Kilicdaroglu leads, Erdogan follows
Speaking after a cabinet meeting, President Erdogan announced that students would only pay their principal debts without interest or inflation adjustments. He claimed that the decision would solve the credit problem of 3,157,000 students who took loans from the Credit and Hostels Institution (KYK).
GSB kredi geri ödemelerinin herhangi bir enflasyon farkı olmaksızın sadece alınan kredi rakamı üzerinden yapılmasını kararlaştırdık.— Recep Tayyip Erdoğan (@RTErdogan) July 18, 2022
Böylece toplam 3 milyon 157 bin gencimizin öğrenim kredisi sorununu kökten çözmüş oluyoruz. Gençlerimize hayırlı olsun. pic.twitter.com/CSou1gXajt
But Erdogan did not decide to absolve more than 26 billion Turkish liras worth of interest and inflation adjustment out of thin air. It was the head of the main opposition party, Kemal Kilicdaroglu, that drove the Turkish president to do that.
On July 10, in response to a college graduate who complained about her loan repayment plan, Kilicdaroglu tweeted “I call on the youth: do not pay your KYK debs with interest! We will be leading the country in a year; As I promised, we will only require you to pay the principal, and that is after you find a job.”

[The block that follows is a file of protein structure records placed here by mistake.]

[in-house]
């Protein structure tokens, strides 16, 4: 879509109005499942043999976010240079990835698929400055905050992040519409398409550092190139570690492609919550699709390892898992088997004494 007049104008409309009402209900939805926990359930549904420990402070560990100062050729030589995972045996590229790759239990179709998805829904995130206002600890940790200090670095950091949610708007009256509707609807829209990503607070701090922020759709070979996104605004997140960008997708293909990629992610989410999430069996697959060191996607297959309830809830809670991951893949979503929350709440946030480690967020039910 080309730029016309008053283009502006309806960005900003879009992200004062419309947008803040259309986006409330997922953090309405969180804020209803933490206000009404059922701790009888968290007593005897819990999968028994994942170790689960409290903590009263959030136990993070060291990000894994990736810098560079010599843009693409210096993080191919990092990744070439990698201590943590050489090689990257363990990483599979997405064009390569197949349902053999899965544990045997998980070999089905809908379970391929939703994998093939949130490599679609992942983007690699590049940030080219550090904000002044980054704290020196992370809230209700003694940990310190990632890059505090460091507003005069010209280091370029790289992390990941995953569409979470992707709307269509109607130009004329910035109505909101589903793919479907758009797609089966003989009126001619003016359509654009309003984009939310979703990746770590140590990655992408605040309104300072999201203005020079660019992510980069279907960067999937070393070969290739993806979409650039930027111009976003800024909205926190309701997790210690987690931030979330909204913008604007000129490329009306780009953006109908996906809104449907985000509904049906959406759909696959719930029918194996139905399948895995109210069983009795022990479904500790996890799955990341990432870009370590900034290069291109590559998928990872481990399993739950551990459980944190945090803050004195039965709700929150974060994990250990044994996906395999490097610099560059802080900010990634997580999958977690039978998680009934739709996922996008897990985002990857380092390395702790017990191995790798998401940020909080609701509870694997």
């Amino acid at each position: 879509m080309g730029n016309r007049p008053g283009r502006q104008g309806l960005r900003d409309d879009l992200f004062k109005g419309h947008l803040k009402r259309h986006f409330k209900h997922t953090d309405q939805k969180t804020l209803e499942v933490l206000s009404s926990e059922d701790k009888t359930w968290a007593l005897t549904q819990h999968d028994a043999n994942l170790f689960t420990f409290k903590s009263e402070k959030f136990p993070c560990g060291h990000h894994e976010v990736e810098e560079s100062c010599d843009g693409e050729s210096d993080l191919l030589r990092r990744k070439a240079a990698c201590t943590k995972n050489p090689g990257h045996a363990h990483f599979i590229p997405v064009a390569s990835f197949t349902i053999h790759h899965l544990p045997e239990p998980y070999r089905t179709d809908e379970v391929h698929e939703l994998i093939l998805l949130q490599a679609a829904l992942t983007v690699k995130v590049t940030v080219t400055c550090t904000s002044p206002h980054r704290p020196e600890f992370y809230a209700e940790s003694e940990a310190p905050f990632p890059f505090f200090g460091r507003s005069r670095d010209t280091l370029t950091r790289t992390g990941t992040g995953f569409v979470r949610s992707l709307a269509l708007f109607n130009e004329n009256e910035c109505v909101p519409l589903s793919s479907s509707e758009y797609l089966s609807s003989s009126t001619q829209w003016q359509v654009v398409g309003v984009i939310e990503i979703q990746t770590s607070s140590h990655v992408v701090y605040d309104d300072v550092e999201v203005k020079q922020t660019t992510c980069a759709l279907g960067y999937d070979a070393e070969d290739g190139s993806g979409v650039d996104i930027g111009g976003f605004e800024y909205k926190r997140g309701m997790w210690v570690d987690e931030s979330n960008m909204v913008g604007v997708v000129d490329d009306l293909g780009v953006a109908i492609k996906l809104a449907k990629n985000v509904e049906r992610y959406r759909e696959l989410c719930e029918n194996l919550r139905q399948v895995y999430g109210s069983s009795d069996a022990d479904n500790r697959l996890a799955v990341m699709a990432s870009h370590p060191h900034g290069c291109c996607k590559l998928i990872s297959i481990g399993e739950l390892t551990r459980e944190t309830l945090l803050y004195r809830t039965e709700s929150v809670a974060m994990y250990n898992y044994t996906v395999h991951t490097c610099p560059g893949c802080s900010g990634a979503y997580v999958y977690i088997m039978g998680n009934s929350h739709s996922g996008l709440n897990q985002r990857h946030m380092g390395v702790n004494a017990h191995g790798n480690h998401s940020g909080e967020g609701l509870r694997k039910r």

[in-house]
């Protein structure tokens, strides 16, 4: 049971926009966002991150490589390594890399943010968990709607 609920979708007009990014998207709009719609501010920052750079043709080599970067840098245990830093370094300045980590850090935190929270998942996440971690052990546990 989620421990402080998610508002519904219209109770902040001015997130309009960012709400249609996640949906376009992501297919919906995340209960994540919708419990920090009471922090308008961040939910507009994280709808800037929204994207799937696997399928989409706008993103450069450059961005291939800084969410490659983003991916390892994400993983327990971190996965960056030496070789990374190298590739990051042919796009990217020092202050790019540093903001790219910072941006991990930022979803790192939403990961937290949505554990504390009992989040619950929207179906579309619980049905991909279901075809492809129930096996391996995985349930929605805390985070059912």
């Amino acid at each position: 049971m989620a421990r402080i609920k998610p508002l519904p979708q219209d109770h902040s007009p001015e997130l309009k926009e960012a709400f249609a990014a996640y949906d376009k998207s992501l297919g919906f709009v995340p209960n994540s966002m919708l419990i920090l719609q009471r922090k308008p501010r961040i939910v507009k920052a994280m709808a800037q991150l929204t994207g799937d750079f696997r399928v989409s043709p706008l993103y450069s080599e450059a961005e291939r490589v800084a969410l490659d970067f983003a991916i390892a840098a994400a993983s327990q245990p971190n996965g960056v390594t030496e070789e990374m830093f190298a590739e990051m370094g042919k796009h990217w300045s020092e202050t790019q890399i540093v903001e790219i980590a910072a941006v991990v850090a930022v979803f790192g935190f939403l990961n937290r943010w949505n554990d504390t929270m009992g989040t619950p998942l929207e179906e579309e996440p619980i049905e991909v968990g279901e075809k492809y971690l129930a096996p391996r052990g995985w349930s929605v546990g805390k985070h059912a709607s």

Gençlere sesleniyorum: Faizli KYK borçlarını ödemeyin! Bir sene içinde iktidara geliyoruz; sözünü verdiğim gibi, sizden sadece ana para talep edilecek, o da iş bulduğunuzda. https://t.co/Dzlklm5uCy— Kemal Kılıçdaroğlu (@kilicdarogluk) July 10, 2022
Erdogan took up the challenge in less than a week. “We will not let interest and inflation victimize our youth. We know the best about the problems of our people Mr. Kemal,” he said. And staying true to his word, the Turkish President announced the erasure of all interest and inflation adjustments from student loans 8 days after Kilicdaroglu tweeted about it.
Following Erdogan’s announcement, tweets thanking Kilicdaroglu flooded the social media platform. And the main opposition leader tweeted “EYT…” with the image of a loading bar.
EYT refers to “Emeklilikte Yaşa Takılanlar” (Those who could not retire due to age), a group that claims they were not granted early retirement despite having paid the required premiums in light of a resolution that was passed by the Grand National Assembly of Turkey in 1999. The government repeatedly refused their requests, with Erdogan personally saying that the move would “spell the collapse of the country’s economy.”
It remains to be seen whether the embattled president will change his stance on the early retirement debate following the call of his de facto rival in the upcoming elections.